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Marketing and Comms
Embracing Conscious Consumerism Helping Brands Win Loyalty

This post is part of a series written by MBA and MPA candidates in Presidio Graduate School’s Managerial Marketing course, examining the role of marketing in advancing sustainability across all sectors.

Safely into the New Year and facing the bills, it is a good time to reflect on the real meaning of the holidays and how marketing can be a force for a new approach to giving thanks and sharing with friends and family. There is a growing awareness of our culture’s consumerist nature and its effects on our environment and other communities, as well as our social interactions and relationships. Though "Black Friday" messaging is generally inescapable, this year’s Black Friday saw 13.2 percent less sales and 11.2 percent less foot traffic, according to Bloomberg. While this may be due to a more cautious consumer and questionable economic times, an increase in online purchasing, or a split in revenues/traffic since some stores now also open on Thanksgiving Day, it may also point to a shift to more responsible purchasing behavior.

Numerous marketing campaigns have sprung out of the Black Friday movement, some of which suggest a more conscious set of values — whether through consuming less; producing less waste; supporting local, grassroots, or small businesses; or making contributions to causes in need. Black Friday has come to mean “Buy Nothing Day” for some (and celebrated in 65 nations worldwide) and kicks off a series of day-long consumer action initiatives, each with its own cause:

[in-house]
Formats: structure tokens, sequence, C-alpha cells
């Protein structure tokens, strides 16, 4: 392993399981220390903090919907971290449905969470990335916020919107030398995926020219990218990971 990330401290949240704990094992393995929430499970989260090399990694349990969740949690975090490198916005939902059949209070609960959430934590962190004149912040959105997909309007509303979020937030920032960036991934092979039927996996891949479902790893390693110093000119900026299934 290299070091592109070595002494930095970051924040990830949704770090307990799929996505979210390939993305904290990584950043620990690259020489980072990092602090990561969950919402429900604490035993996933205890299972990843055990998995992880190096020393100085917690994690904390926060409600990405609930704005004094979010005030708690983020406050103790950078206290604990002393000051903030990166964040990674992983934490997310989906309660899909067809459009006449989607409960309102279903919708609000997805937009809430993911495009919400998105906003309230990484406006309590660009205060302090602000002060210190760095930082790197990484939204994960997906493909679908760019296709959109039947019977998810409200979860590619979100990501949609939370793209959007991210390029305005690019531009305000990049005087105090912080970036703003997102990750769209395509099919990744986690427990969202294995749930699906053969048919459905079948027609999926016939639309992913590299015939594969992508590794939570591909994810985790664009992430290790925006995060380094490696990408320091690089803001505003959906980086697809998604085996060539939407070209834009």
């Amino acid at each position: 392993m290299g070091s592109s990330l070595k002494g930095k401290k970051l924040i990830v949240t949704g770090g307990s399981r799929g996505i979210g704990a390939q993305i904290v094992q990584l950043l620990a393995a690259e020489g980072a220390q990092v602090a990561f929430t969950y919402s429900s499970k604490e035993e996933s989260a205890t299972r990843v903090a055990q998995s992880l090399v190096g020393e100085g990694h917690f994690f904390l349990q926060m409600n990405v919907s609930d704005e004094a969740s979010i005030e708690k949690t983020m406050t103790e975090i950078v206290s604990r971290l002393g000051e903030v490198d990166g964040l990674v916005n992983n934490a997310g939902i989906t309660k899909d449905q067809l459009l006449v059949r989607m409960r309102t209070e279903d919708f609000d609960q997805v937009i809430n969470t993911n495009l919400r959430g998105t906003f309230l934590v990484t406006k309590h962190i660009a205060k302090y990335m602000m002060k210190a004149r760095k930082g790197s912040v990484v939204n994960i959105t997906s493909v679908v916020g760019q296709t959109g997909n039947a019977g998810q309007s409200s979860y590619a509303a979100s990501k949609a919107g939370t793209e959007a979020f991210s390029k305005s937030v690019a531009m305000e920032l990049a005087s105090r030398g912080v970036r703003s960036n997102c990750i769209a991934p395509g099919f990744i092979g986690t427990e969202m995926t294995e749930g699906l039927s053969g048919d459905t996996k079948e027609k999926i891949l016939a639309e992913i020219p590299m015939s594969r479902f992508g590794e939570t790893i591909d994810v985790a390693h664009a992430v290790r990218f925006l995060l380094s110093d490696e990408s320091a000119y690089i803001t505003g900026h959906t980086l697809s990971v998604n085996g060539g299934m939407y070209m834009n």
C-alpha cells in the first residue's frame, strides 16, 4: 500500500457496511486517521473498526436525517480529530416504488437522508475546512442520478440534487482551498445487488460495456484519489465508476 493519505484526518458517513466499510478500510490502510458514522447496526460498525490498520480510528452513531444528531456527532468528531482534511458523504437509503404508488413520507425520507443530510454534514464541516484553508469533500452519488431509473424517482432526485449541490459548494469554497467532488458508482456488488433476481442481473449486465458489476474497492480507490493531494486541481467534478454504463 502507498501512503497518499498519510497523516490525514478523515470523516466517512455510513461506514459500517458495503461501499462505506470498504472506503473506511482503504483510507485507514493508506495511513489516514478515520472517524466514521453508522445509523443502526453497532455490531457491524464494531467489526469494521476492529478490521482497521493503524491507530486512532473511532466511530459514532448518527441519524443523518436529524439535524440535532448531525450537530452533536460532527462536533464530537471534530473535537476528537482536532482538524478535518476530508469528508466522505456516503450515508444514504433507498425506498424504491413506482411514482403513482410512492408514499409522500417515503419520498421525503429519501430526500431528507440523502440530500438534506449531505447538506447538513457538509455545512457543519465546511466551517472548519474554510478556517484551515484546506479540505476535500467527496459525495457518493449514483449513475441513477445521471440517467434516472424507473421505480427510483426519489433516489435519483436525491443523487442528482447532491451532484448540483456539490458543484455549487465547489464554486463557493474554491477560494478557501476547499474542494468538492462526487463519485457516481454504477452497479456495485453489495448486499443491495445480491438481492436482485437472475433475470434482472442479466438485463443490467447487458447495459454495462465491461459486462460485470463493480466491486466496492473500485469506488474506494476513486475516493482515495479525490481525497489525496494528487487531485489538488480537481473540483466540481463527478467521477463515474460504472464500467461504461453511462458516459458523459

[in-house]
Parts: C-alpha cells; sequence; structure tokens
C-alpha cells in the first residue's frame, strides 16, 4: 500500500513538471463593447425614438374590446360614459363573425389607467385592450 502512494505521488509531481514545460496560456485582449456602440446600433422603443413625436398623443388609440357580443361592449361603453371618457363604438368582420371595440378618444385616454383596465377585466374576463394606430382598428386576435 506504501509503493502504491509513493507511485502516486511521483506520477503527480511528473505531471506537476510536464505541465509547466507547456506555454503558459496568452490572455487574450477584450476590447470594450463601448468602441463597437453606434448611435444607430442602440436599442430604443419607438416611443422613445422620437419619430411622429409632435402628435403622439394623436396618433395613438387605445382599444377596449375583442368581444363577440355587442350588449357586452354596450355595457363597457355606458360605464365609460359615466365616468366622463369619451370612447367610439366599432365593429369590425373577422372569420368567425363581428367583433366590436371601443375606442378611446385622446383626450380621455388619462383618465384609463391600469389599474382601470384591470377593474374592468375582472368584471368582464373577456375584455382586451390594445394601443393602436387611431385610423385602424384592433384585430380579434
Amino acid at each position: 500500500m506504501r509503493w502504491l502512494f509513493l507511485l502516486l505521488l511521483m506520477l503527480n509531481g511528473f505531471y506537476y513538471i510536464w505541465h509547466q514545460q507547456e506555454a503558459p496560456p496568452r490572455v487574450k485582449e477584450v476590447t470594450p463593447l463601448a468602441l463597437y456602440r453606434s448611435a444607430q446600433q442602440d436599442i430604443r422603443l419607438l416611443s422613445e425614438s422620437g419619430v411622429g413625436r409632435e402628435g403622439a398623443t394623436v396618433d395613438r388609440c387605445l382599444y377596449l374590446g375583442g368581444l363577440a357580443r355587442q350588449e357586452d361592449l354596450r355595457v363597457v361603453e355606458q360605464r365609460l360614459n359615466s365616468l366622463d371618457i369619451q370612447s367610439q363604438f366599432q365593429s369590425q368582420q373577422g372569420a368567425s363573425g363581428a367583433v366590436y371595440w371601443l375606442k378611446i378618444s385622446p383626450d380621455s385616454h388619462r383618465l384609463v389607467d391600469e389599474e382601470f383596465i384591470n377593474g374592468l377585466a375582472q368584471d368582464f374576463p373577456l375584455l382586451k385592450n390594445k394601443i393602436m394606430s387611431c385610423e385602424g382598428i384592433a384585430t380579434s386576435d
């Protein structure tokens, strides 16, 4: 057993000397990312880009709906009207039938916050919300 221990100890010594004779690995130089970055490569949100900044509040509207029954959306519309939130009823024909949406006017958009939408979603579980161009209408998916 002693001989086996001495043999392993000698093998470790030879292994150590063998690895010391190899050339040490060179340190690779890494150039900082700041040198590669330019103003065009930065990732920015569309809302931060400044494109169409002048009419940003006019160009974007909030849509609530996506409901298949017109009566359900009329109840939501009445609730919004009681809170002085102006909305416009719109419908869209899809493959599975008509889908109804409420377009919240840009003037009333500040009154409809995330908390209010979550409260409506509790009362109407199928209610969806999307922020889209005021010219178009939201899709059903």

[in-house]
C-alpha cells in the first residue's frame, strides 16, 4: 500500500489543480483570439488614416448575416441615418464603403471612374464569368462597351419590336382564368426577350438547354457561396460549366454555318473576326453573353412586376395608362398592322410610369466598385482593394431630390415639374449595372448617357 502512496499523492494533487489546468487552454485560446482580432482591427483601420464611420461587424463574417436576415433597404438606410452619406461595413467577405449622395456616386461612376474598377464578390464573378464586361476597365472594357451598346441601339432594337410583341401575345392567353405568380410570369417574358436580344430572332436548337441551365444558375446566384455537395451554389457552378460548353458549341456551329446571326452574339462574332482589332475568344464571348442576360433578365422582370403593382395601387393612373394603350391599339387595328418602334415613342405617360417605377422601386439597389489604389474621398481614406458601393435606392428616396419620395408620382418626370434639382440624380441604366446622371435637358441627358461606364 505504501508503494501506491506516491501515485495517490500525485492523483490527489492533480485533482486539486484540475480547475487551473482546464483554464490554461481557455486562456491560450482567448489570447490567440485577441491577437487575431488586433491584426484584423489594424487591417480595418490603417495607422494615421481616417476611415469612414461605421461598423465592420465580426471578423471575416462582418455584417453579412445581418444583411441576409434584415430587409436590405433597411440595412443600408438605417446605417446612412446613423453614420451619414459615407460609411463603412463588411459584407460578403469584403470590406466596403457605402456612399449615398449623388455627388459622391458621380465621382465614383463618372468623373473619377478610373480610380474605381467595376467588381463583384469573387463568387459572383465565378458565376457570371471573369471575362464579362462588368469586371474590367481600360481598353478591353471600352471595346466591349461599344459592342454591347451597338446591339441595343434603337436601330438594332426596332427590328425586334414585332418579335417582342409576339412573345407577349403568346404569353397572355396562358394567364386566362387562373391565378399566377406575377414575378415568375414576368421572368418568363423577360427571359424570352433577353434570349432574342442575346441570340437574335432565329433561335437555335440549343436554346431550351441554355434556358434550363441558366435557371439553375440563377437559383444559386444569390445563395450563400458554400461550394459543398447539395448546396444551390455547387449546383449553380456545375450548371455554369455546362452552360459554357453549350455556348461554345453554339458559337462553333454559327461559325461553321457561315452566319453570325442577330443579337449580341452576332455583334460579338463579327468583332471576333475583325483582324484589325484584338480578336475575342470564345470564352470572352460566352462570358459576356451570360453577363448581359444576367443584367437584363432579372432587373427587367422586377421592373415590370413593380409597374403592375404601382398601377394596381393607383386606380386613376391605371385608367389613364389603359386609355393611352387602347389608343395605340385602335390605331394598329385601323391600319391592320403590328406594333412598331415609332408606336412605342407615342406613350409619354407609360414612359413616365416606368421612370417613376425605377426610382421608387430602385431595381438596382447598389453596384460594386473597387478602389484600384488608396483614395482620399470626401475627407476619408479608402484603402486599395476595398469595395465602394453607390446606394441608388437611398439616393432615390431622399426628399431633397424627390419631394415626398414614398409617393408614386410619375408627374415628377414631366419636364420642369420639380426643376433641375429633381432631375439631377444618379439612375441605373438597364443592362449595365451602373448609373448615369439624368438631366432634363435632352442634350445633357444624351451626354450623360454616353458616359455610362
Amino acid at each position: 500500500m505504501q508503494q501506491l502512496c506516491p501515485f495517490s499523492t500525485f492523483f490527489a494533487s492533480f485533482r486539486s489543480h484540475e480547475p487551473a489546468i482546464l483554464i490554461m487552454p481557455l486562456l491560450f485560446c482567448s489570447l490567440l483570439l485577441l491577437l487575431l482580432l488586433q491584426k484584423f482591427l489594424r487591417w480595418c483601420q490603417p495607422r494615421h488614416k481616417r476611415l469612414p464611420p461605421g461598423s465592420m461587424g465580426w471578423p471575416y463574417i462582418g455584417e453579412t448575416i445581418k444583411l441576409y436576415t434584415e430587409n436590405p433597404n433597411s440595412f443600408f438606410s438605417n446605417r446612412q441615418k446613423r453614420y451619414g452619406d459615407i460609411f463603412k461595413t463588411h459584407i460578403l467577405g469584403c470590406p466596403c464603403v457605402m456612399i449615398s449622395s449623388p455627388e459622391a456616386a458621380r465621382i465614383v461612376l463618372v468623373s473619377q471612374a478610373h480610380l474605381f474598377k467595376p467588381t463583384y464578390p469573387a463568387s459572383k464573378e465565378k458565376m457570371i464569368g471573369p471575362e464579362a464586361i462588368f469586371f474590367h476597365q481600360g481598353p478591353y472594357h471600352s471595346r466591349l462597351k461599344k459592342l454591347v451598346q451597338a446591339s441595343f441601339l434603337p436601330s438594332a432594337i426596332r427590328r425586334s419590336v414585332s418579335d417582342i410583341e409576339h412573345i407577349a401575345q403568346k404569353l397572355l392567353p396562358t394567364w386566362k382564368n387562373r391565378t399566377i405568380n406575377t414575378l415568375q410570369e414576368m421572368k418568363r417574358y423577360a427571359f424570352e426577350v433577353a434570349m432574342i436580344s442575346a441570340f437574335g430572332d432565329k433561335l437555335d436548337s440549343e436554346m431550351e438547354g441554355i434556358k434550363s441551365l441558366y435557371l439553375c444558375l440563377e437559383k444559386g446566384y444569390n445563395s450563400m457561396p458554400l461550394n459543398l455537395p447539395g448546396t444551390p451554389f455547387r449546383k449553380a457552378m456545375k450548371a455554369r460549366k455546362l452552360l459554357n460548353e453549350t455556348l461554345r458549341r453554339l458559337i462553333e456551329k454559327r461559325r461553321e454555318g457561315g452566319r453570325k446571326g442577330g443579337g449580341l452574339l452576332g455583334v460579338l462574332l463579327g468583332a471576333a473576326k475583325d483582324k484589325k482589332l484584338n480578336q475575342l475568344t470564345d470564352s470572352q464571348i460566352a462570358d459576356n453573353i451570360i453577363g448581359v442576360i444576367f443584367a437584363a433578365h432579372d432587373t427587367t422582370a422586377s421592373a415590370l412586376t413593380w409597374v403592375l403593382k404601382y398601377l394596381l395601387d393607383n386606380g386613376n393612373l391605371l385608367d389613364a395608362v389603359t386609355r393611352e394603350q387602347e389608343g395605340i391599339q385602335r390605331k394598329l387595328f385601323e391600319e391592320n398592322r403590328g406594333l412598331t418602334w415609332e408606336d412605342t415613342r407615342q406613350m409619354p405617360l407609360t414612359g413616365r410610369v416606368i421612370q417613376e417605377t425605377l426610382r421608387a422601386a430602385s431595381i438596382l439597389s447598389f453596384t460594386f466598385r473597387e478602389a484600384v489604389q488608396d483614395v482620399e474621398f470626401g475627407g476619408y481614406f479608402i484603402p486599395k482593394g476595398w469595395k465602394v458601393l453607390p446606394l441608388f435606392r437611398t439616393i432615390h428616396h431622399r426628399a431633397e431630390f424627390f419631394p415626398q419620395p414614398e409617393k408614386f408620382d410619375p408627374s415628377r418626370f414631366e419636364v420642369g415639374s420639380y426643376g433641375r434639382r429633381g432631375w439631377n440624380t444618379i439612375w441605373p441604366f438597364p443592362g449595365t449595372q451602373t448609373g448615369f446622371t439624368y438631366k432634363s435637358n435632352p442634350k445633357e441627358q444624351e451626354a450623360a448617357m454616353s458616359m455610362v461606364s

These initiatives demonstrate consumers’ desire to rally around a cause and be part of something, especially for a focused amount of time (in these cases, one day). In particular, the Friday, Saturday and Tuesday initiatives, while demonstrating a desire to mimic the success of the Black Friday campaign, are focused on a different and more thoughtful outcome. They highlight a growing awareness of our overconsumption and a need for more mindful purchasing, as well as contribution to local communities and the greater good.

As these day-long initiatives gain traction and demonstrate a shift in consumers’ values and behavior, it seems they are proving successful as certain businesses are aligning their own marketing efforts directly with these causes. Most notably, Patagonia, which regularly explores new avenues for marketing and advertising (such as its Common Threads Initiative and “Don’t Buy This Jacket” campaign), came out with a campaign and short film called “Worn Wear” in direct response to Black Friday traditions of purchasing new products. The film focuses on storytelling of wearing and rewearing Patagonia clothes, the timelessness (and durability) of their goods, and the tangible beauty and meaningful stories that come with wearing a piece over and over again. While this film and past Patagonia marketing campaigns deliberately go against encouraging consumers to buy their product, Patagonia continues to be an innovative leader gaining support across the board. By aligning their values with their marketing campaigns, Patagonia demonstrates authenticity and a broader appreciation for priorities beyond simple profits.

Overall, these day-long, consumer-oriented initiatives hint at the public’s evolving interests and values and will likely only continue to influence consumer behavior and purchasing patterns and decisions. While Patagonia is a leader in this space, there is certainly room for many more companies to join them here. By connecting with such initiatives as “Buy Nothing Day,” “Small Business Saturday” or “Giving Tuesday,” companies can differentiate themselves and gain recognition for their broader awareness and acknowledgement of their consumers’ shifting values. While these initiatives are proving successful, they will be all the more powerful if more and more companies can link with their efforts, support their messaging, and further shift our consumption patterns to more conscious and responsible actions.

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